The concept of stress, as we know it, dates to the mid-1800s, when the English medical journal The Lancet described a form of nervous fatigue resulting from the “incessant shifting of the adaptive apparatus” of perception as objects flashed by the train window. After two world wars and confrontations in Korea and Vietnam, over the course of which it was called “shell shock,” then “combat exhaustion,” “battle stress” and “combat fatigue,” the shock or fatigue involved was understood to be a generalized psycho-neurological ailment, a state of dis-stress or dis-ease, of being unhinged from one's normal basis of equilibrium. By then the stress associated with combat had been studied to the point that preventative action had almost eliminated it. Two factors seemed critical. First, battle stress tends to set in after prolonged, sustained exposure to continuous bombardment and continuous crisis. Second, it also results from a constant experience of the unexpected, of things being beyond one's control and, with this, a growing sense of being overwhelmed and unable to cope. The remedy seemed to be to rotate people away from the front lines before their coping capacity broke down, though this didn't become army policy until after World War II. By that time, too, a third factor had been understood, namely the danger of soldiers being alone and cut off from each other. One key to preventing stress was “the sustaining relationships with others of the battle group.”

[...]

To recover to normal cycles after prolonged stress, circadian rhythms need up to five days. Otherwise, stress-hormone levels stay up, even on so-called rest days. The immune system becomes exhausted and endorphins depleted, lowering a person's tolerance for pain and discomfort and increasing their anxiety to the point even of triggering panic attacks. In the words of one researcher, “The mind becomes obsessed with petty problems, and thoughts keep going 'round and 'round like a stuck record.”

Scientists across a range of disciplines have found that stress not only throws the body's pH levels out of balance but causes a rise in cortisol and a drop in salivary immunoglobulin A. Cortisol, which is pumped out of the adrenal gland, is considered the “negative” coping hormone because it causes digestive problems and sleep disturbances.


source: all of the above is from No Time Stress and the Crisis of Modern Life by Heather Menzies
alice lost in labyrinth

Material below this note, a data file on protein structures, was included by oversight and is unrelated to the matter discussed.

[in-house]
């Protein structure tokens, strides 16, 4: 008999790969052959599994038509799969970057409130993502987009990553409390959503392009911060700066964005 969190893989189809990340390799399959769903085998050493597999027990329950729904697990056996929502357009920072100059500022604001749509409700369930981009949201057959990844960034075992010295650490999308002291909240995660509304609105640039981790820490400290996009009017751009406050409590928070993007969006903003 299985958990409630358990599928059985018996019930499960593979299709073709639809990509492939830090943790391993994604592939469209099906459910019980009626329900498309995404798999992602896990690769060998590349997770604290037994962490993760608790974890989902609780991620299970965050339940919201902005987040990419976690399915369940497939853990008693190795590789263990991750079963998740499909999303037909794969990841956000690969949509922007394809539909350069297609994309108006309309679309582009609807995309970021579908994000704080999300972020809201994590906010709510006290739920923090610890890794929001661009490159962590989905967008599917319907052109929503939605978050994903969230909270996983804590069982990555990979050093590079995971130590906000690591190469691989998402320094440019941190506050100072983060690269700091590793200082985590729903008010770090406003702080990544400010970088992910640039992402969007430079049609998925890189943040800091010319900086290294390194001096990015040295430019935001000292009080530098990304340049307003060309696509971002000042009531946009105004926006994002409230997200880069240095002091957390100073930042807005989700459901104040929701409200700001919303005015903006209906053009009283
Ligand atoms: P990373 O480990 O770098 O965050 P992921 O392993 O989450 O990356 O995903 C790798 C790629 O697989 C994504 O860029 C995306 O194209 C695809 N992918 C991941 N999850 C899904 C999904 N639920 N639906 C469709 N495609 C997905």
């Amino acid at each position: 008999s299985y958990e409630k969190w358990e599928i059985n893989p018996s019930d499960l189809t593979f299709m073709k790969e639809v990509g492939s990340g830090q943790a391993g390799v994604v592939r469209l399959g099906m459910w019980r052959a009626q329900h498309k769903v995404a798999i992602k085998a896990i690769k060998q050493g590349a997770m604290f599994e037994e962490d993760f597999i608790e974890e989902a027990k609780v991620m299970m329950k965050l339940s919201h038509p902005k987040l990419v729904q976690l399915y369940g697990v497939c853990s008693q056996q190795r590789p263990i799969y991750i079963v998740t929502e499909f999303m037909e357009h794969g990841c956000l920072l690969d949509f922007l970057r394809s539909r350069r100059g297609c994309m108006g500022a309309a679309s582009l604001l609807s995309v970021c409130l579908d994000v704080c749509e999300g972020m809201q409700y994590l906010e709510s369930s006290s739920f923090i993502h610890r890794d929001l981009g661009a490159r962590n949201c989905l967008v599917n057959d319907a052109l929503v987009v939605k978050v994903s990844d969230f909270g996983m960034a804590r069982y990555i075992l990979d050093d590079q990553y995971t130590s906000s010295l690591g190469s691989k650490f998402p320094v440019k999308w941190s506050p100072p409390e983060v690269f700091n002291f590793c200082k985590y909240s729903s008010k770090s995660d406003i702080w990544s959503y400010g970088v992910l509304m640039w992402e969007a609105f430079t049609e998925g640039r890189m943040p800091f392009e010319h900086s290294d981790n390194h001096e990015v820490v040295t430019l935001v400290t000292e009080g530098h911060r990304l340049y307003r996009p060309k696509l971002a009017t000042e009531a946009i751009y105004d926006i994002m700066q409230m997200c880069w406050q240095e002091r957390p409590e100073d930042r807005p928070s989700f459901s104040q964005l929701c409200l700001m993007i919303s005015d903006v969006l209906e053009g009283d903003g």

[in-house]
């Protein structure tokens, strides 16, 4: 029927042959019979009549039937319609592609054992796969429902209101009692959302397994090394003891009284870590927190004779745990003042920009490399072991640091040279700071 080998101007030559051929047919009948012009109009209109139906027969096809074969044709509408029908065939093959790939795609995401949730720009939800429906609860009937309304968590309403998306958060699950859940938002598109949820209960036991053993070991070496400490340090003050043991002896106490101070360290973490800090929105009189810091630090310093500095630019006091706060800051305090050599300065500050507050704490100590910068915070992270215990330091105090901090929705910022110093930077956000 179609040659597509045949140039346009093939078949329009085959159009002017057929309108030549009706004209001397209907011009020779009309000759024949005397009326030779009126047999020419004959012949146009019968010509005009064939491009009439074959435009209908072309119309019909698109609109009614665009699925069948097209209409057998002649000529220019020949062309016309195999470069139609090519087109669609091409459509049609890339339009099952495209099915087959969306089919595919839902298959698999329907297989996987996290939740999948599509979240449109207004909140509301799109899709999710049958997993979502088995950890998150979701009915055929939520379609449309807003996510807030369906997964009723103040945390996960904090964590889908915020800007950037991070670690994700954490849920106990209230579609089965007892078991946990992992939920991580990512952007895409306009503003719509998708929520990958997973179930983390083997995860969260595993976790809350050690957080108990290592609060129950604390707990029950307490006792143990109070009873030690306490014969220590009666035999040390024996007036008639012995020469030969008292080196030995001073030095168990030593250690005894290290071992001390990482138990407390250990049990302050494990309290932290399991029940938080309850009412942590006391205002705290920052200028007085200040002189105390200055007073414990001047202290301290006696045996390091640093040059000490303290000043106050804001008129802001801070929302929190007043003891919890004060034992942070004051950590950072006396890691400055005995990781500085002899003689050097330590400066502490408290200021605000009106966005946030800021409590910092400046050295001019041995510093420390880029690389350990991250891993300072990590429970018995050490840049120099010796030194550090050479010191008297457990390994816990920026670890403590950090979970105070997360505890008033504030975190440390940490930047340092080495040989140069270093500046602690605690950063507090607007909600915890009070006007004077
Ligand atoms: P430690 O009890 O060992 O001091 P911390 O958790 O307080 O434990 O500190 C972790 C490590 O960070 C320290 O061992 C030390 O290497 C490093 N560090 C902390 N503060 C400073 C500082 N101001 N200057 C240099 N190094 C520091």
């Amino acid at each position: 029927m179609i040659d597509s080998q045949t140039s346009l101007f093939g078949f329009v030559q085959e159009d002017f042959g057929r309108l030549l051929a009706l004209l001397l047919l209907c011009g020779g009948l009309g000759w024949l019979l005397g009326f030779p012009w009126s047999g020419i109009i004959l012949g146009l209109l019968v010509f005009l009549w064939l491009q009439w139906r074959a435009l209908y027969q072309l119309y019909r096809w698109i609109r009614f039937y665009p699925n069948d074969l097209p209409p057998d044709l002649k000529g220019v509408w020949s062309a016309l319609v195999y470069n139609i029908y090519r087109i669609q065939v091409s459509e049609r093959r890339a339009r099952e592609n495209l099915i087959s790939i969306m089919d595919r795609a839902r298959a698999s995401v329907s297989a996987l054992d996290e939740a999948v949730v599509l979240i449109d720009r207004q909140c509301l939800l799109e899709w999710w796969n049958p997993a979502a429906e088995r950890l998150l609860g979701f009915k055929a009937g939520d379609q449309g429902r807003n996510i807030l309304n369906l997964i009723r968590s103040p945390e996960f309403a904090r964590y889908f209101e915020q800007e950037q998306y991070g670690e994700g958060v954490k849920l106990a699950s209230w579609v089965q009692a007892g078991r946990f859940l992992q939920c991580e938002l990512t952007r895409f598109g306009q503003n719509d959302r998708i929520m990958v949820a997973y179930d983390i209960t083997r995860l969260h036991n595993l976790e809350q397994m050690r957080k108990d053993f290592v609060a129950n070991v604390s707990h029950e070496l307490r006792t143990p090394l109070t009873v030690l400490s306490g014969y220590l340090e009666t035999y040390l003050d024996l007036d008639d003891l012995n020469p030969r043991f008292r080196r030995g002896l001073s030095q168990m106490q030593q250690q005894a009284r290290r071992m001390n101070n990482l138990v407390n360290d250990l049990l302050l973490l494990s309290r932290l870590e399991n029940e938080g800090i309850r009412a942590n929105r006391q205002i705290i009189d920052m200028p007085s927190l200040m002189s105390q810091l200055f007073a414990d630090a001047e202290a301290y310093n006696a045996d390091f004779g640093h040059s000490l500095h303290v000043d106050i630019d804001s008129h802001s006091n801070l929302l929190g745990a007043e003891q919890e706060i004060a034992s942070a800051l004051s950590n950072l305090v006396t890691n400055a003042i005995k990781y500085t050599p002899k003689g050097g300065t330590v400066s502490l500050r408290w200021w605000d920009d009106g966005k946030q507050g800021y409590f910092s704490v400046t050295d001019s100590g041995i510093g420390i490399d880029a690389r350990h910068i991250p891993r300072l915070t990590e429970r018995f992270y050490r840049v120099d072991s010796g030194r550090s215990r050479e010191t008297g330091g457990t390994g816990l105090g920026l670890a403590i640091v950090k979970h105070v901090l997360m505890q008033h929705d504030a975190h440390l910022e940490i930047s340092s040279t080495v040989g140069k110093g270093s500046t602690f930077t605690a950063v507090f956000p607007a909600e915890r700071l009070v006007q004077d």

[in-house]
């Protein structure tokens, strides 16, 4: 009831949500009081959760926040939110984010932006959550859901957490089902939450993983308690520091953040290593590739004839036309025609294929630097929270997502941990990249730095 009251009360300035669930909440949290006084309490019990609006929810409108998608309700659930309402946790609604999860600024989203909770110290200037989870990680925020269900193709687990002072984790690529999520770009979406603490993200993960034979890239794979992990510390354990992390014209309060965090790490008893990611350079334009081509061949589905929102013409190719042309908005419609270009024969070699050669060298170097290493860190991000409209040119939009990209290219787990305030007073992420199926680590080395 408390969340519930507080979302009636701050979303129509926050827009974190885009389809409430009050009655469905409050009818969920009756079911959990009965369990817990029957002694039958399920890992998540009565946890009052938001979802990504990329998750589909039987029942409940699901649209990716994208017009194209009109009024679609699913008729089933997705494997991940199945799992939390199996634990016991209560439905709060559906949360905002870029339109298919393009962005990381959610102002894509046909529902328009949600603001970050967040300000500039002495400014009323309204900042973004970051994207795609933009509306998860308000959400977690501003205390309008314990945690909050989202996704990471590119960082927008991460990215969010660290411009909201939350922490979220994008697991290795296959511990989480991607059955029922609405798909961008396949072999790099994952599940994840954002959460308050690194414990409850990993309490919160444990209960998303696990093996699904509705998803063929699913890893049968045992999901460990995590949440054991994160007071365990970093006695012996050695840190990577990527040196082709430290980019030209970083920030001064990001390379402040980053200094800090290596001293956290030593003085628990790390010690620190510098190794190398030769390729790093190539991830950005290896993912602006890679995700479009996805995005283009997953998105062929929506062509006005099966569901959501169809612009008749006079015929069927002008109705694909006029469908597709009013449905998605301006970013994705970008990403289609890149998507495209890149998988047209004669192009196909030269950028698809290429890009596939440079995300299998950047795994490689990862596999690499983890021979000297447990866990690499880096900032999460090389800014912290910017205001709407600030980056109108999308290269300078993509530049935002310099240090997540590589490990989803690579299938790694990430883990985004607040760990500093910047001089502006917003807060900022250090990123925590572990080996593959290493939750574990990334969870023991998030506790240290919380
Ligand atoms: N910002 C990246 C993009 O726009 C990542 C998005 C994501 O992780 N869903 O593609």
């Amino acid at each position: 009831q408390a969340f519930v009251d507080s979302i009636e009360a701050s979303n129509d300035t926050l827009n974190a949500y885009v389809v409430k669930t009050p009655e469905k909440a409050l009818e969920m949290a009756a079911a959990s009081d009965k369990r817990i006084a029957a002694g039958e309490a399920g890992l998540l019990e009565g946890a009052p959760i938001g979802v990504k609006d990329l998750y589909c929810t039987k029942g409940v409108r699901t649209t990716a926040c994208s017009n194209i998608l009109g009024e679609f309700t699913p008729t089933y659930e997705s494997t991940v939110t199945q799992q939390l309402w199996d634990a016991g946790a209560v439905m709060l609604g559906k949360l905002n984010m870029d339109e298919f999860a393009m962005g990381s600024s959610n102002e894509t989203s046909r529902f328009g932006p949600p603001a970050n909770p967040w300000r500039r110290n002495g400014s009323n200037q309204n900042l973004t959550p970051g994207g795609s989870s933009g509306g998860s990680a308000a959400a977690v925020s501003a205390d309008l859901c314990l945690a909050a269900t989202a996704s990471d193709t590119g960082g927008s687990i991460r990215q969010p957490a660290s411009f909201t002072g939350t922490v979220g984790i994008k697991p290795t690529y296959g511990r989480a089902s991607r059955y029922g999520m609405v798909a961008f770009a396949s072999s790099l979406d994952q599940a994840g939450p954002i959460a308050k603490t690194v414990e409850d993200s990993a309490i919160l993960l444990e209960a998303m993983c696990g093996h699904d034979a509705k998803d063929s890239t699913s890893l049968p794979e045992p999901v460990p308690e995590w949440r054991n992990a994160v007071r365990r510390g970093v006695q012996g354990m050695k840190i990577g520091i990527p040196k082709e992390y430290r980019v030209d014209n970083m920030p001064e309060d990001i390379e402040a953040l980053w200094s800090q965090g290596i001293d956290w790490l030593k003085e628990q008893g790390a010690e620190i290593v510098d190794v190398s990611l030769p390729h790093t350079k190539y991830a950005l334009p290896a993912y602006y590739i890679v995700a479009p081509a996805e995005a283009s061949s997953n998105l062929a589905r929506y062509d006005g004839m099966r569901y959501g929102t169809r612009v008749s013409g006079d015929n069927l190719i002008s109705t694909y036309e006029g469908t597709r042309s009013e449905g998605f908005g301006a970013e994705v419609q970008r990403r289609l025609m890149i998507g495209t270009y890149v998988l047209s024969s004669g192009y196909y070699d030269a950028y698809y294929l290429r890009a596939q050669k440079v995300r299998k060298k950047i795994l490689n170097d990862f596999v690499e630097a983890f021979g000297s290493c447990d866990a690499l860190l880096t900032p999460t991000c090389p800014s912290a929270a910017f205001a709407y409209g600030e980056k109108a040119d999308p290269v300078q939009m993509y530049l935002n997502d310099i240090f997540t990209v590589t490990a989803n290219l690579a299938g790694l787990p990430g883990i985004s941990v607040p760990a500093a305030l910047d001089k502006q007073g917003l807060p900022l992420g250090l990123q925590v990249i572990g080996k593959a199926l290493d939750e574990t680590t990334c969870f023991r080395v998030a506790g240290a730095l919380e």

delete & disappear / falling through cracks

I consider for a moment what he's said and have an image of people pressing the “delete” button on themselves. I ask him if this is an appropriate analogy.

“Yes,” he says. “Pressing the delete button is a good way of putting it. A lot of times people press the delete button on their own life and certainly on their relationships. That has really been brought on by the relentless acceleration and intensity and speed and the real competitiveness of contemporary culture.” He pauses, then adds, “Something human has been lost in the coming-to-be of an advanced technology.”

“What is that?” I ask.

“For one, a sense of time. An epochal sense of time as duration. Reflection of one's existence. An ability to really exist and have complex human relationships with others. We have already pressed the delete button on a number of things that are really indispensable to building up human culture....”

[...]

“It can become very impersonal,” he continues, “when you're pushed to deal with a number of individuals that are showing up in your queue. There's pressure to go through it quickly. And the faster you go, the more impersonal it becomes. When you're just dealing with numbers, it's very easy to forget that you're dealing with people. You're dealing with lives; you're dealing with feelings, with goals, desires. Many of the people are arriving at the welfare doorstep with their dreams and desires crushed because of their financial situation or their circumstances, abuse or whatever their reason is for not being able to hold down a job.... It becomes a matter of processing the individual rather than really looking at them as a human being. And it's the time constraints. The drive to do things faster and more efficiently. More people in less time.”